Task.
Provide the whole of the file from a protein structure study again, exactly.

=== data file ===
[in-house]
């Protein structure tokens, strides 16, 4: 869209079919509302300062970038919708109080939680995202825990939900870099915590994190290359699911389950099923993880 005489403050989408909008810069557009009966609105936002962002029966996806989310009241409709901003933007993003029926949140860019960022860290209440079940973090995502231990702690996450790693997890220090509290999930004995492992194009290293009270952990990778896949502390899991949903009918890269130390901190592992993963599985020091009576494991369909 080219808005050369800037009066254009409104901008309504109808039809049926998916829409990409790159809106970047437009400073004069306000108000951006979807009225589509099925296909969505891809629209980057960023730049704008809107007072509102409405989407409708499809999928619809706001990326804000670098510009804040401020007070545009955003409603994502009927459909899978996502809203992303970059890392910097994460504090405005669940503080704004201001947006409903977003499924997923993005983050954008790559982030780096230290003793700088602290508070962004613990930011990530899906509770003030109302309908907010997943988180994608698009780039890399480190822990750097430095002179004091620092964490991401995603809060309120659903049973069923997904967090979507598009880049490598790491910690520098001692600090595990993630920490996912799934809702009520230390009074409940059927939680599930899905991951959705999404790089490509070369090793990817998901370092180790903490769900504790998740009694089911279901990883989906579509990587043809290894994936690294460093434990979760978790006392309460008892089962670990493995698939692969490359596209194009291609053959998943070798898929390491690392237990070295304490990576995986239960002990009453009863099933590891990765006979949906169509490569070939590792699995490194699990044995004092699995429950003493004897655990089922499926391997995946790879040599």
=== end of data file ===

[in-house]
């Protein structure tokens, strides 16, 4: 869209079919509302300062970038919708109080939680995202825990939900870099915590994190290359699911389950099923993880 005489403050989408909008810069557009009966609105936002962002029966996806989310009241409709901003933007993003029926949140860019960022860290209440079940973090995502231990702690996450790693997890220090509290999930004995492992194009290293009270952990990778896949502390899991949903009918890269130390901190592992993963599985020091009576494991369909 080219808005050369800037009066254009409104901008309504109808039809049926998916829409990409790159809106970047437009400073004069306000108000951006979807009225589509099925296909969505891809629209980057960023730049704008809107007072509102409405989407409708499809999928619809706001990326804000670098510009804040401020007070545009955003409603994502009927459909899978996502809203992303970059890392910097994460504090405005669940503080704004201001947006409903977003499924997923993005983050954008790559982030780096230290003793700088602290508070962004613990930011990530899906509770003030109302309908907010997943988180994608698009780039890399480190822990750097430095002179004091620092964490991401995603809060309120659903049973069923997904967090979507598009880049490598790491910690520098001692600090595990993630920490996912799934809702009520230390009074409940059927939680599930899905991951959705999404790089490509070369090793990817998901370092180790903490769900504790998740009694089911279901990883989906579509990587043809290894994936690294460093434990979760978790006392309460008892089962670990493995698939692969490359596209194009291609053959998943070798898929390491690392237990070295304490990576995986239960002990009453009863099933590891990765006979949906169509490569070939590792699995490194699990044995004092699995429950003493004897655990089922499926391997995946790879040599």